I’m on a plane right now, heading to Arizona to visit my wife’s grandparents and relax for a few days with my wife, son, daughter, and mother-in-law. My little guy, Jackson, who is almost 3 is watching the movie Secret Life of Pets and my little girl, Mila, who is 10 months is blowing bubbles at me while she is supposed to be napping with Mama. No crying and everybody is happy, so I thought I would pull out the computer to write some thoughts for you on clenching and grinding your teeth. Yes, that’s the weird dentist in me coming out but it is something I deal with myself and is a topic that a lot of people have questions about.
“I don’t think I clench and grind my teeth but I’m not really sure because I’m sleeping.” This is something I hear on a daily basis from my patients. The conversation can come up at a new patient exam, routine cleaning, or often times during an emergency exam. Clenching and grinding, or bruxism, can cause severe damage to your teeth and can even cause severe pain in some cases.
What are common signs of clenching and grinding?
- Flattened cusps on teeth in the back of the mouth and wear on the incisal edges of front teeth. We also see wear facets and cracking/craze lines on teeth.
- Generalized recession of the gums. Clenching and grinding causes damage to the gums and bone that support your teeth.
- Increased cold sensitivity due to recession and increased wear on teeth.
- An achy feeling in the jaw that is most severe in the morning or during stressful times of the day. Many times, people describe jaw pain or “ear pain” that radiates from the ear down along the mandible.
- Popping or grinding of the TMJ, temporomandibular joint, when opening and closing.
- Frequent headaches in the morning.
What are the reasons people clench and grind their teeth?
- Stress. We all live stressful lives with work, family, school, etc. which increases the incidence of clenching and grinding.
- Airway issues. Sleep apnea is a common cause of clenching and grinding and can have much larger consequences if undiagnosed. Often times people who suffer from sleep apnea clench and grind as a subconscious response in trying to re-establish an open airway.
- Malocclusion. When teeth are not in a stable bite relationship it can lead us to subconsciously clench and grind our teeth.
- Caffeine in the evening too close to bed time can increase chances of clenching and grinding.
- Too much stimulation before bed time with TV screens, computers, and phones.
- Lack of sleep. Sleep deprivation often times leads to clenching and grinding.
What can I do to help prevent clenching and grinding naturally?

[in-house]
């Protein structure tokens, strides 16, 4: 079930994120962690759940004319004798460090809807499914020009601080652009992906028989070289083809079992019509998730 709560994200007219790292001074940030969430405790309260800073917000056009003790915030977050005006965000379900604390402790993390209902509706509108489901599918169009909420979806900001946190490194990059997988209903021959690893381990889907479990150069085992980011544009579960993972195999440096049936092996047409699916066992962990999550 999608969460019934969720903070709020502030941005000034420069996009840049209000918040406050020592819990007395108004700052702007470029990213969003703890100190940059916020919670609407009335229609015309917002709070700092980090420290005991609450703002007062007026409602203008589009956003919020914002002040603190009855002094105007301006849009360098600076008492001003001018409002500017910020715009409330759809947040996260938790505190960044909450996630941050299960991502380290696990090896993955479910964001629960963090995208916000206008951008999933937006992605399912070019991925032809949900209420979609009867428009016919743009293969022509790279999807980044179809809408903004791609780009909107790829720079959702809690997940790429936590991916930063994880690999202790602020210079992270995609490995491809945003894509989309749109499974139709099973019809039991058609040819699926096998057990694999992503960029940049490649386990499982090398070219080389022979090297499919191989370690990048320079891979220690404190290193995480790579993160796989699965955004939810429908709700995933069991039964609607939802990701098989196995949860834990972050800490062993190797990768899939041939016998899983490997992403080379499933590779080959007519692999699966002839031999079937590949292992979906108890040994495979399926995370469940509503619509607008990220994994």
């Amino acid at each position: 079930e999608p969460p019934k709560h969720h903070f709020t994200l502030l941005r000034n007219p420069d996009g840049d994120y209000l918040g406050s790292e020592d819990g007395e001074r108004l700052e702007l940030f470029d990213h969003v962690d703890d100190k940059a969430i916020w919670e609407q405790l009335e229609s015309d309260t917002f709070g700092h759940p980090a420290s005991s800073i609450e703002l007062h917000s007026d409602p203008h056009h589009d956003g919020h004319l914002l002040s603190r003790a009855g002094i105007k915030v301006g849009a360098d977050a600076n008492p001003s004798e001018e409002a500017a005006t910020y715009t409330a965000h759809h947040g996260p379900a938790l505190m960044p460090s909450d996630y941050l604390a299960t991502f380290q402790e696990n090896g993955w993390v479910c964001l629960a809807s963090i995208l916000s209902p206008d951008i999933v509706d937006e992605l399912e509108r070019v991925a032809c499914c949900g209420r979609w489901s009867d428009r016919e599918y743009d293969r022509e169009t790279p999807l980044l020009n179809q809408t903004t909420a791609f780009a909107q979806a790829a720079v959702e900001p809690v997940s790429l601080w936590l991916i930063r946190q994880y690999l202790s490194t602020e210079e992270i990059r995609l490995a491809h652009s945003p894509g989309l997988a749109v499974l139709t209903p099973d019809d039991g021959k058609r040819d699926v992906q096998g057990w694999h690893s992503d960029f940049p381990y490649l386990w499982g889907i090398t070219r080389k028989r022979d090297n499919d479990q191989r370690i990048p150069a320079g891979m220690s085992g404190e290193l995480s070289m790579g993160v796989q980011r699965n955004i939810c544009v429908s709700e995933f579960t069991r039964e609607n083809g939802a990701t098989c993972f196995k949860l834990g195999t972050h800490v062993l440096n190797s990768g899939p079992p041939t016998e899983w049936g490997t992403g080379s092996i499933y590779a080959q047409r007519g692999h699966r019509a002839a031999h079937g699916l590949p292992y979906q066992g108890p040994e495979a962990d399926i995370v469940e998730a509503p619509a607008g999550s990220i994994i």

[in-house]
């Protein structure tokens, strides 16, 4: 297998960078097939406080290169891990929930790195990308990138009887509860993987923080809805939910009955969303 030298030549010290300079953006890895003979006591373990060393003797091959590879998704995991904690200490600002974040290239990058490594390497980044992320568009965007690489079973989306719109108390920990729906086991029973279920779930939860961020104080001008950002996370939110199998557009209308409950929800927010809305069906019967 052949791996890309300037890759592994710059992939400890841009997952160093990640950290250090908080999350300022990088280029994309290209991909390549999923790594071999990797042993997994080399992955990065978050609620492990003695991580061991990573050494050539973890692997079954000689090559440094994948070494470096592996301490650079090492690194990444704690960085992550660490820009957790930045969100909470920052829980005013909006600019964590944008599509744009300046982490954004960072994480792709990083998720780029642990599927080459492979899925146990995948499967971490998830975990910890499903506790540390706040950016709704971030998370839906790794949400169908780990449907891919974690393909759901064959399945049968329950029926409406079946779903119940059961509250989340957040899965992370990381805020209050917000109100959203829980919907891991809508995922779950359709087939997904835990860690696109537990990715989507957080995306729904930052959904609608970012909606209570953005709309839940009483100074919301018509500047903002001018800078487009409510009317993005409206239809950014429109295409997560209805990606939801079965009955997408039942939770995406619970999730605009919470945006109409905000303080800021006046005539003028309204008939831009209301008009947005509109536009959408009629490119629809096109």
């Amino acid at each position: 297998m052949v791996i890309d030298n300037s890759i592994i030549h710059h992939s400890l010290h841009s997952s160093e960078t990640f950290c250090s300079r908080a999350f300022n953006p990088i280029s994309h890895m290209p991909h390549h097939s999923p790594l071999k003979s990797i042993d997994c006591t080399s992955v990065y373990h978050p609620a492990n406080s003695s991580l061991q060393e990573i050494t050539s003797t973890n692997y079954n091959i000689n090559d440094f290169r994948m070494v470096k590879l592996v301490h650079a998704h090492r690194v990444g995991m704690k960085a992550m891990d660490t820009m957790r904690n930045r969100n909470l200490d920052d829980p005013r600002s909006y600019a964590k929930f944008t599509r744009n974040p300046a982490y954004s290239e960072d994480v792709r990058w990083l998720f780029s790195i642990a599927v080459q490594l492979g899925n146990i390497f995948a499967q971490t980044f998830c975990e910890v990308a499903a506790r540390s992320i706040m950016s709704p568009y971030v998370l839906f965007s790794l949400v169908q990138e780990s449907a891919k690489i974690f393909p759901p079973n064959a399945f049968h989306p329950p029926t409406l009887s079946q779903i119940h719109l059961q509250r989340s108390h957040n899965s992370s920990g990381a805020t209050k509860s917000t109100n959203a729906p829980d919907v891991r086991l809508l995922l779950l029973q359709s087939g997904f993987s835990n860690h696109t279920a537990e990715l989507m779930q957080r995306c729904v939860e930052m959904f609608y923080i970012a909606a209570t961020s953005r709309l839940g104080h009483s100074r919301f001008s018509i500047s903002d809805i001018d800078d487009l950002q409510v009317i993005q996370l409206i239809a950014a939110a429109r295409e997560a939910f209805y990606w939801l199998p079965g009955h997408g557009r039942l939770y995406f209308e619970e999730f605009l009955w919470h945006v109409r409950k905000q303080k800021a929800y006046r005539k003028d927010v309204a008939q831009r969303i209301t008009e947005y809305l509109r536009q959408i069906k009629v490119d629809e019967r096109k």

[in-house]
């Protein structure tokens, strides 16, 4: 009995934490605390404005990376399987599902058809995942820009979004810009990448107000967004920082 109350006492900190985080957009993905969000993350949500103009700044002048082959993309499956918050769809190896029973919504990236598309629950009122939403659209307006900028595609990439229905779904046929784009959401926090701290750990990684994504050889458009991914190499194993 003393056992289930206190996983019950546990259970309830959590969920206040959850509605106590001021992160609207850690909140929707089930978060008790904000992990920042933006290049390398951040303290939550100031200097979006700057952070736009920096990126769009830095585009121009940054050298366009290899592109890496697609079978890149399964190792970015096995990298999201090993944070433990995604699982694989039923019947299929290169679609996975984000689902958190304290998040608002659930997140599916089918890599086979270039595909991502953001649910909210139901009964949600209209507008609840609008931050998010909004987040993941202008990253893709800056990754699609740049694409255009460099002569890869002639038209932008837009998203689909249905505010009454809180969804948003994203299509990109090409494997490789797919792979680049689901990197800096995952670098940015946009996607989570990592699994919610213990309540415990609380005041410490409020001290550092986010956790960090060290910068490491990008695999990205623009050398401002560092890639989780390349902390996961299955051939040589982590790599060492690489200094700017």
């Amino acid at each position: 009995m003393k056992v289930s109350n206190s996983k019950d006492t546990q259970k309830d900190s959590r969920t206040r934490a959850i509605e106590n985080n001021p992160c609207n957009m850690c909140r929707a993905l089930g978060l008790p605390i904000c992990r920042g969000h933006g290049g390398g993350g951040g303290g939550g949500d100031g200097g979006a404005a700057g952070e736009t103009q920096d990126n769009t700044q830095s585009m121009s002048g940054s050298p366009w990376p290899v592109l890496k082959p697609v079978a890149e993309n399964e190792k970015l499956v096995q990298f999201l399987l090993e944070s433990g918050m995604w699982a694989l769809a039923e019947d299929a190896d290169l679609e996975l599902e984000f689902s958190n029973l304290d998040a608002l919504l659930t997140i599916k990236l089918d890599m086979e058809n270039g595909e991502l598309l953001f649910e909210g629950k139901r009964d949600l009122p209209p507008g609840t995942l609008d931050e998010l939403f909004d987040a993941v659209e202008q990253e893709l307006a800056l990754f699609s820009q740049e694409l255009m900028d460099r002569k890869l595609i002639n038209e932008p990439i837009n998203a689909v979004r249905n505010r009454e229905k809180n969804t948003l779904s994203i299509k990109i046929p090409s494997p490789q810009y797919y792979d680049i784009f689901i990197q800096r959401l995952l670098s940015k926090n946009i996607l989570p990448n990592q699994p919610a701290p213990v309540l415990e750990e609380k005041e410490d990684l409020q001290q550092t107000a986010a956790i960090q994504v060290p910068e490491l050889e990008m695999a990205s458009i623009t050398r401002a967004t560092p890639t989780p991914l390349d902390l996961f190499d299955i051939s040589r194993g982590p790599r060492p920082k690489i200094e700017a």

- Make sure to get plenty of sleep. Aim to get 8 hours of sleep per night.
- Do things in your life to reduce stress. Workout at the gym, go for a walk, read a book, or spend time with family.
- Avoid caffeine in the evenings.
- Avoid “screen time” in the evenings.
What can we do for you as your dentist?
- We will evaluate for signs of sleep apnea and when indicated recommend a referral to a physician for further evaluation to determine if a sleep study is needed. The consequences of untreated sleep apnea can be devastating so this really needs to be ruled out first.
- We will evaluate your occlusion and see if malocclusion is a factor in your clenching and grinding. We offer Invisalign in-office that can fix minor malocclusions but a referral to an orthodontist may be indicated in more severe cases.
- If having an acute flare-up of jaw pain associated with clenching and grinding, we often times recommend a soft diet and over the counter ibuprofen for a few days until symptoms improve. We may also fabricate you a custom, soft “athletic” mouth guard in the office as a temporary solution to relieve pain.
- We may recommend a bruxism splint or “night guard” that you wear at night to protect your teeth from the effects of clenching and grinding. Also, opening your bite up slightly with a night guard can give relief to the TMJ’s. “Night guards” are clear and comfortable to wear. We take accurate impressions of your upper and lower teeth as well as a bite registration to show the lab the bite relationship we want for maximal benefit for you. The impressions and bite registration are then sent to our local lab that will fabricate your night guard. About 2 weeks later, you will come back in the office for us to deliver your night guard and adjust as needed.
As the dentist, I had been in denial for a while that I need to be wearing a night guard when I sleep even though I have recognized many of the signs (tooth pain, morning headaches, tooth wear). I finally broke down and decided to have a night guard made for myself. I had one of our assistants, JoAnna, take impressions and a bite registration on me. We then went ahead and poured up models. When I looked at the models of my teeth, I was absolutely shocked at the amount of wear and damage I have done to my teeth by clenching and grinding. I even went so far to question “were those impressions accurate” because I could not believe the amount of damage I saw on my teeth. I have since been wearing a night guard at night when I sleep and trying to get a better night’s rest. That has been about 2 months now and I notice significant improvement in the mornings in regards to tooth aches and headaches. Just as importantly, I am protecting my teeth from further damage that can result in bigger dental issues down the road.
I hope this helps some of you reading this, please feel free to email me if you have any questions at all. My email address is firstname.lastname@example.org. I am also happy to set-up a time do a comprehensive evaluation at the office.
Matthew Sullivan, DDS